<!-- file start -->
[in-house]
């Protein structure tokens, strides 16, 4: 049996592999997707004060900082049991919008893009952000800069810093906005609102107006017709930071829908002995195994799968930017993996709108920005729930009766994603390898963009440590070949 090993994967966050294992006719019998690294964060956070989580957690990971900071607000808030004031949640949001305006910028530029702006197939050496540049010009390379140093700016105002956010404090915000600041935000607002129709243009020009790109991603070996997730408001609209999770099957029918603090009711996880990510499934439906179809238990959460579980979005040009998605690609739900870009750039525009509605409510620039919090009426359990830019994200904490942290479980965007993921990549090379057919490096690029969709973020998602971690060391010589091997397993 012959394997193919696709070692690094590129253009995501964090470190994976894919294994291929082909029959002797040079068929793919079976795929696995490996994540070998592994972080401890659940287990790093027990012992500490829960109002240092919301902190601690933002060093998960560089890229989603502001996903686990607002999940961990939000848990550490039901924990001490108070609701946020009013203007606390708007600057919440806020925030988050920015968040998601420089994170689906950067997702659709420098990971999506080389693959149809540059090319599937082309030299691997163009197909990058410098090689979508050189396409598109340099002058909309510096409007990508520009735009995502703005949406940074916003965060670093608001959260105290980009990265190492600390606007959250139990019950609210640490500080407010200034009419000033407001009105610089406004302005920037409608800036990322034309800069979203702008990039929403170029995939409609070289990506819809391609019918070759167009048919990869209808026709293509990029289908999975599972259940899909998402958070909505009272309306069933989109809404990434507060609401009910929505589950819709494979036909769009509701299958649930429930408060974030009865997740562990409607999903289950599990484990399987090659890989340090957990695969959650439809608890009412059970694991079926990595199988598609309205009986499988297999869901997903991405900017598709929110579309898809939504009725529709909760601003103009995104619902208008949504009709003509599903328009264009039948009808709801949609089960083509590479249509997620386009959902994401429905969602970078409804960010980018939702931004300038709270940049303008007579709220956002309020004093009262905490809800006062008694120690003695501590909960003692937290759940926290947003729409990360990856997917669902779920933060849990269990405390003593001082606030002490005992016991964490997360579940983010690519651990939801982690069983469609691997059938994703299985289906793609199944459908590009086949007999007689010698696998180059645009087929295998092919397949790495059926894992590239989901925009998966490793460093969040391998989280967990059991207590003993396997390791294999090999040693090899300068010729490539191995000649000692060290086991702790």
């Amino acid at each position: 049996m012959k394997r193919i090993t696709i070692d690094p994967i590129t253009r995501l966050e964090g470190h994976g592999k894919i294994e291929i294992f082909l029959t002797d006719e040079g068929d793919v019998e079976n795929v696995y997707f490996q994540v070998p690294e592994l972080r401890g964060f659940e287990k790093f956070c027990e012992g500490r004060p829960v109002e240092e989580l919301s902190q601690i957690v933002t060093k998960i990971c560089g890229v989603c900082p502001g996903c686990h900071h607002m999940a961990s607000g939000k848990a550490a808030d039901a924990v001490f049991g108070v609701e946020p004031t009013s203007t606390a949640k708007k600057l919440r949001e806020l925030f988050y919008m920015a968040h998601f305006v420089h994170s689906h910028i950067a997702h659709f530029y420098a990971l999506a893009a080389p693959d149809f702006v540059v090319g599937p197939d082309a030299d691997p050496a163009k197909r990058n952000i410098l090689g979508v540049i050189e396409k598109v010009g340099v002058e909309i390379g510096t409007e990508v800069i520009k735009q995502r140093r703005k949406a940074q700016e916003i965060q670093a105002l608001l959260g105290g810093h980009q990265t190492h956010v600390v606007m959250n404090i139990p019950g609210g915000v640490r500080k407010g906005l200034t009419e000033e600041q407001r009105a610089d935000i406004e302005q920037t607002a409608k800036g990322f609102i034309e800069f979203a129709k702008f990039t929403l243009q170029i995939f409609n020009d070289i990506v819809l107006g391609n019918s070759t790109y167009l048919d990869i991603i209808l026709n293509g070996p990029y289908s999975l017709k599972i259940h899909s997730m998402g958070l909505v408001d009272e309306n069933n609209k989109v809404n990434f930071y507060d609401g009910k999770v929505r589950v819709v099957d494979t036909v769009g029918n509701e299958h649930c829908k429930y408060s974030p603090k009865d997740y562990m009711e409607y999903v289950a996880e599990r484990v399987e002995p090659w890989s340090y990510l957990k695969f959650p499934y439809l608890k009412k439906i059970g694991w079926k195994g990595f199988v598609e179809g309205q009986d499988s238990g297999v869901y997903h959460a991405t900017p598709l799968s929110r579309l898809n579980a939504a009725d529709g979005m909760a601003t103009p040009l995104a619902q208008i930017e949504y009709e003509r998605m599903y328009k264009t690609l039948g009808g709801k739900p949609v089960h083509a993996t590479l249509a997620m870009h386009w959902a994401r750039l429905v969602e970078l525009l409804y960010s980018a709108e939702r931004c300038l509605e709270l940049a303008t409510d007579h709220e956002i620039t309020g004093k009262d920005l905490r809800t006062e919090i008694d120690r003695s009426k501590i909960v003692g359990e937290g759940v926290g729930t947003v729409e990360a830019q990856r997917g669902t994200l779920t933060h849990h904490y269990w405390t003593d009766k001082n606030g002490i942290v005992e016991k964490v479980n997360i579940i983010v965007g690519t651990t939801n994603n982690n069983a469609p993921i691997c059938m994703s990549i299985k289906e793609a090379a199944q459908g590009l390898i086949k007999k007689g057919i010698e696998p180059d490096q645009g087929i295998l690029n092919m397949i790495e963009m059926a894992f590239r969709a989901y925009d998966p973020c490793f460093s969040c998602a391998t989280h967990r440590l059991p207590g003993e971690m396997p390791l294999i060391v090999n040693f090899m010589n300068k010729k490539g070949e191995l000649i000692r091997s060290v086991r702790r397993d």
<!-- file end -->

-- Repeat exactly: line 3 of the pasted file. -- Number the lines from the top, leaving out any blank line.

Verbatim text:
């Amino acid at each position: 049996m012959k394997r193919i090993t696709i070692d690094p994967i590129t253009r995501l966050e964090g470190h994976g592999k894919i294994e291929i294992f082909l029959t002797d006719e040079g068929d793919v019998e079976n795929v696995y997707f490996q994540v070998p690294e592994l972080r401890g964060f659940e287990k790093f956070c027990e012992g500490r004060p829960v109002e240092e989580l919301s902190q601690i957690v933002t060093k998960i990971c560089g890229v989603c900082p502001g996903c686990h900071h607002m999940a961990s607000g939000k848990a550490a808030d039901a924990v001490f049991g108070v609701e946020p004031t009013s203007t606390a949640k708007k600057l919440r949001e806020l925030f988050y919008m920015a968040h998601f305006v420089h994170s689906h910028i950067a997702h659709f530029y420098a990971l999506a893009a080389p693959d149809f702006v540059v090319g599937p197939d082309a030299d691997p050496a163009k197909r990058n952000i410098l090689g979508v540049i050189e396409k598109v010009g340099v002058e909309i390379g510096t409007e990508v800069i520009k735009q995502r140093r703005k949406a940074q700016e916003i965060q670093a105002l608001l959260g105290g810093h980009q990265t190492h956010v600390v606007m959250n404090i139990p019950g609210g915000v640490r500080k407010g906005l200034t009419e000033e600041q407001r009105a610089d935000i406004e302005q920037t607002a409608k800036g990322f609102i034309e800069f979203a129709k702008f990039t929403l243009q170029i995939f409609n020009d070289i990506v819809l107006g391609n019918s070759t790109y167009l048919d990869i991603i209808l026709n293509g070996p990029y289908s999975l017709k599972i259940h899909s997730m998402g958070l909505v408001d009272e309306n069933n609209k989109v809404n990434f930071y507060d609401g009910k999770v929505r589950v819709v099957d494979t036909v769009g029918n509701e299958h649930c829908k429930y408060s974030p603090k009865d997740y562990m009711e409607y999903v289950a996880e599990r484990v399987e002995p090659w890989s340090y990510l957990k695969f959650p499934y439809l608890k009412k439906i059970g694991w079926k195994g990595f199988v598609e179809g309205q009986d499988s238990g297999v869901y997903h959460a991405t900017p598709l799968s929110r579309l898809n579980a939504a009725d529709g979005m909760a601003t103009p040009l995104a619902q208008i930017e949504y009709e003509r998605m599903y328009k264009t690609l039948g009808g709801k739900p949609v089960h083509a993996t590479l249509a997620m870009h386009w959902a994401r750039l429905v969602e970078l525009l409804y960010s980018a709108e939702r931004c300038l509605e709270l940049a303008t409510d007579h709220e956002i620039t309020g004093k009262d920005l905490r809800t006062e919090i008694d120690r003695s009426k501590i909960v003692g359990e937290g759940v926290g729930t947003v729409e990360a830019q990856r997917g669902t994200l779920t933060h849990h904490y269990w405390t003593d009766k001082n606030g002490i942290v005992e016991k964490v479980n997360i579940i983010v965007g690519t651990t939801n994603n982690n069983a469609p993921i691997c059938m994703s990549i299985k289906e793609a090379a199944q459908g590009l390898i086949k007999k007689g057919i010698e696998p180059d490096q645009g087929i295998l690029n092919m397949i790495e963009m059926a894992f590239r969709a989901y925009d998966p973020c490793f460093s969040c998602a391998t989280h967990r440590l059991p207590g003993e971690m396997p390791l294999i060391v090999n040693f090899m010589n300068k010729k490539g070949e191995l000649i000692r091997s060290v086991r702790r397993d």